In addition to the updated global maps, a notable addition is the Earthquake Scenarios Database (ESD). This comprehensive collection of earthquake impact and hazard data serves as a reliable resource for verifying models and estimating the consequences of historical events. It includes ground shaking and impact information, OpenQuake ground motion fields, and a compendium of reference sources. The ESD, hosted in the GitLab repository, aims to support earthquake resilience efforts worldwide. [https://github.com/gem/earthquake-scenarios]
The conference had sessions devoted to presentations by GEM partners on how models, tools, or data provided by GEM have been used for various applications, such as World Bank applications to improve infrastructure in developing countries, national hazard maps and building regulation, urban risk assessments and planning, insurance risk management, and post-disaster response.(presentations link: https://www.globalquakemodel.org/gem-conference-2023/#comp-ler3qo7s)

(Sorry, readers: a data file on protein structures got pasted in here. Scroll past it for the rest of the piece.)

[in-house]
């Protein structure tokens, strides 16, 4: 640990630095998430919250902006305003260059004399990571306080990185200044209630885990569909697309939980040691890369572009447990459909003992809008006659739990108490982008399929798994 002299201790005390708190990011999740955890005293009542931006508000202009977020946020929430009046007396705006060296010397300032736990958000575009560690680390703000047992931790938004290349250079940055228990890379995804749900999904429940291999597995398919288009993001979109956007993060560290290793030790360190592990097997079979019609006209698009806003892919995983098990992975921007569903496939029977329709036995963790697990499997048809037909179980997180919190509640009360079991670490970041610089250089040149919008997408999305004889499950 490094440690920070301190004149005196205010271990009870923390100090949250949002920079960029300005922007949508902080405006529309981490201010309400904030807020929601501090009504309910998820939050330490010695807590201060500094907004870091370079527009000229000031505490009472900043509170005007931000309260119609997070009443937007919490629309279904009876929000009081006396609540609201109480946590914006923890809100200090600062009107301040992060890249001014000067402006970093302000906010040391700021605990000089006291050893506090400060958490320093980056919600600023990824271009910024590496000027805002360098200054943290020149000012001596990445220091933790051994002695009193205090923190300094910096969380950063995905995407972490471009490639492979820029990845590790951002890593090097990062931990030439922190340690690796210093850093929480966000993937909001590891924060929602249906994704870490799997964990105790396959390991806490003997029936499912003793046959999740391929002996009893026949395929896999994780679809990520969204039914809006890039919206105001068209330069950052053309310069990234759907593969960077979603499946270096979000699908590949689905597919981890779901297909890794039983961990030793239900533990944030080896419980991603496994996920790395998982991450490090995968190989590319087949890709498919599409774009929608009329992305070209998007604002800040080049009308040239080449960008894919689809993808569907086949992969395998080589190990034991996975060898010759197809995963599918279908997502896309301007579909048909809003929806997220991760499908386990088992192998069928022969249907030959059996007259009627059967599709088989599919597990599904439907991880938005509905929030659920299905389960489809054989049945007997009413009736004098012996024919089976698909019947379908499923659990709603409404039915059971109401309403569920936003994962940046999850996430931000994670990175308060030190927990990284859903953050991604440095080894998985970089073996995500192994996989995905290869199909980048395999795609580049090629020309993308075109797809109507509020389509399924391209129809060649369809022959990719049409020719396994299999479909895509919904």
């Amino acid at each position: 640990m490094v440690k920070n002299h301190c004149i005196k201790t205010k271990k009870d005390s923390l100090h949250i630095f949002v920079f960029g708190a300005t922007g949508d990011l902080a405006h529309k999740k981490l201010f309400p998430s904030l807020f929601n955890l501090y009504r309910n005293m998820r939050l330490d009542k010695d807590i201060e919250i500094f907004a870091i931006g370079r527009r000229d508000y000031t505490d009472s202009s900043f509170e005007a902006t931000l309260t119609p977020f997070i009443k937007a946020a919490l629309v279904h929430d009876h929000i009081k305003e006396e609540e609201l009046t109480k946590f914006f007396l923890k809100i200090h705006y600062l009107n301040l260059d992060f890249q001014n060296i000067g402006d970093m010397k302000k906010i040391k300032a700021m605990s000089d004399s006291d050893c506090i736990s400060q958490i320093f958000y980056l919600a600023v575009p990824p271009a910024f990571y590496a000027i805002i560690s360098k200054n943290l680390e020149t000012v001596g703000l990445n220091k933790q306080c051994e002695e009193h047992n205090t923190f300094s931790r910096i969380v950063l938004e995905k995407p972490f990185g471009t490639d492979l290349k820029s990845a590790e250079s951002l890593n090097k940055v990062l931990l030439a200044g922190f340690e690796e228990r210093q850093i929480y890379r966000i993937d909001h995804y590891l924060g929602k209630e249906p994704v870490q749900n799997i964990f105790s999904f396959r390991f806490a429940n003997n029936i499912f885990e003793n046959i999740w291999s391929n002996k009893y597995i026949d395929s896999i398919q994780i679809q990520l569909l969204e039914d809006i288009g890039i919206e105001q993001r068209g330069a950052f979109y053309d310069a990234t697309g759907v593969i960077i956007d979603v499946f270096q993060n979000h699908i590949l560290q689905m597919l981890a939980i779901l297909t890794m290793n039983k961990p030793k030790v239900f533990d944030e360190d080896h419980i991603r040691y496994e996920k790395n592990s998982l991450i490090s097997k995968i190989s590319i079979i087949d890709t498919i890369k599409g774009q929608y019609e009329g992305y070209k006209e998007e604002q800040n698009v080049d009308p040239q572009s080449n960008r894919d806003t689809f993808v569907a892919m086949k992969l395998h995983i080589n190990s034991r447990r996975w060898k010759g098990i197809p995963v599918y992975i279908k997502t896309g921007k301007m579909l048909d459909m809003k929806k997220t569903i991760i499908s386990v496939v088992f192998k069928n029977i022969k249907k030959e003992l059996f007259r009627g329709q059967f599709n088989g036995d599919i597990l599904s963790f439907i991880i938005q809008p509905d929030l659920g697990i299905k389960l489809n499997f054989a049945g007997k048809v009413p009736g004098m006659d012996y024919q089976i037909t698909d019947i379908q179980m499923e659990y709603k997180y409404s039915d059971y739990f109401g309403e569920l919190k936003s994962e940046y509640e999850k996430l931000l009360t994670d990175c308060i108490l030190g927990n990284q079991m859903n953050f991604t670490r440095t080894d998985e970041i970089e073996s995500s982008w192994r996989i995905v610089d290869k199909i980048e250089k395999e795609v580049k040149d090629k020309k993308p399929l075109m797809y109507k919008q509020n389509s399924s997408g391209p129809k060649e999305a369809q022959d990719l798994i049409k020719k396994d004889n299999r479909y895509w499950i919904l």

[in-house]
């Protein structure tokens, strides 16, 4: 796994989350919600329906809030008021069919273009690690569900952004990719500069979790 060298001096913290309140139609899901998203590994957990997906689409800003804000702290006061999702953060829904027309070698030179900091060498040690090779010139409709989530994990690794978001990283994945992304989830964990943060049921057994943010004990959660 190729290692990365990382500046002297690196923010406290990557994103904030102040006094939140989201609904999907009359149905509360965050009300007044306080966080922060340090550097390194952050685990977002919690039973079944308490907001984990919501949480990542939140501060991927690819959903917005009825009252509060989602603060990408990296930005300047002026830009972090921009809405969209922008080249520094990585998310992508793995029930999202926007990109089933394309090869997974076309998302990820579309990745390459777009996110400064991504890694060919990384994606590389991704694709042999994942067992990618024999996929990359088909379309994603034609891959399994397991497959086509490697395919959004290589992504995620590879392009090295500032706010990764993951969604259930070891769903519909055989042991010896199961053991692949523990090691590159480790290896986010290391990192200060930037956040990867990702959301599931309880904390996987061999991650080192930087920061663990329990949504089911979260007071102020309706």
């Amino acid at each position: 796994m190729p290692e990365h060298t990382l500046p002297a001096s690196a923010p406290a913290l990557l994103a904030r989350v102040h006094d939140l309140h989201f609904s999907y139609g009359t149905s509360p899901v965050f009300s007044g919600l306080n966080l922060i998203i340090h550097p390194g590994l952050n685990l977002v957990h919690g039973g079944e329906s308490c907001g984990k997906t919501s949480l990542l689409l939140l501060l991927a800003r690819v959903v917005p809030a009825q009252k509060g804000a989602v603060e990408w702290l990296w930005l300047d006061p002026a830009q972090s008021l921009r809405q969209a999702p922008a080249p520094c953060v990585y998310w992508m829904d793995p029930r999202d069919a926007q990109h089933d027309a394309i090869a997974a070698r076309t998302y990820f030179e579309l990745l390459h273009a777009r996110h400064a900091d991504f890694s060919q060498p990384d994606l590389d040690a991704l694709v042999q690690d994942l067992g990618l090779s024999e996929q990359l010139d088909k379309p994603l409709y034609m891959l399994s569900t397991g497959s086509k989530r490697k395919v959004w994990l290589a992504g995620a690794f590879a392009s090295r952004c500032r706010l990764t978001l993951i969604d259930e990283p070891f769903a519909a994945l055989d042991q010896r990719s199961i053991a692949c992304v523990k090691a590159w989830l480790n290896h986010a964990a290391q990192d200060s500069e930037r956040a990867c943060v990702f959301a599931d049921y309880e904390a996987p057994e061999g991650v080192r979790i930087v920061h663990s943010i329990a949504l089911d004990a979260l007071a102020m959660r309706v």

The last session looked into the future of earthquake hazard and risk assessment, with presentations on modeling secondary hazards globally (tsunami, earthquake-induced landslide, and liquefaction), earthquake warning and response, modeling the impact on infrastructure systems, and the growth in and evolution of building exposure. The latter is particularly important for long-term planning, including in the context of climate change risk assessment.
The conference sparked meaningful discussions and fostered collaboration among participants, reinforcing the Conference’s mission to drive positive change on a global scale.
If you missed the event, you can watch the recording and download the presentations, and other conference resources and materials at: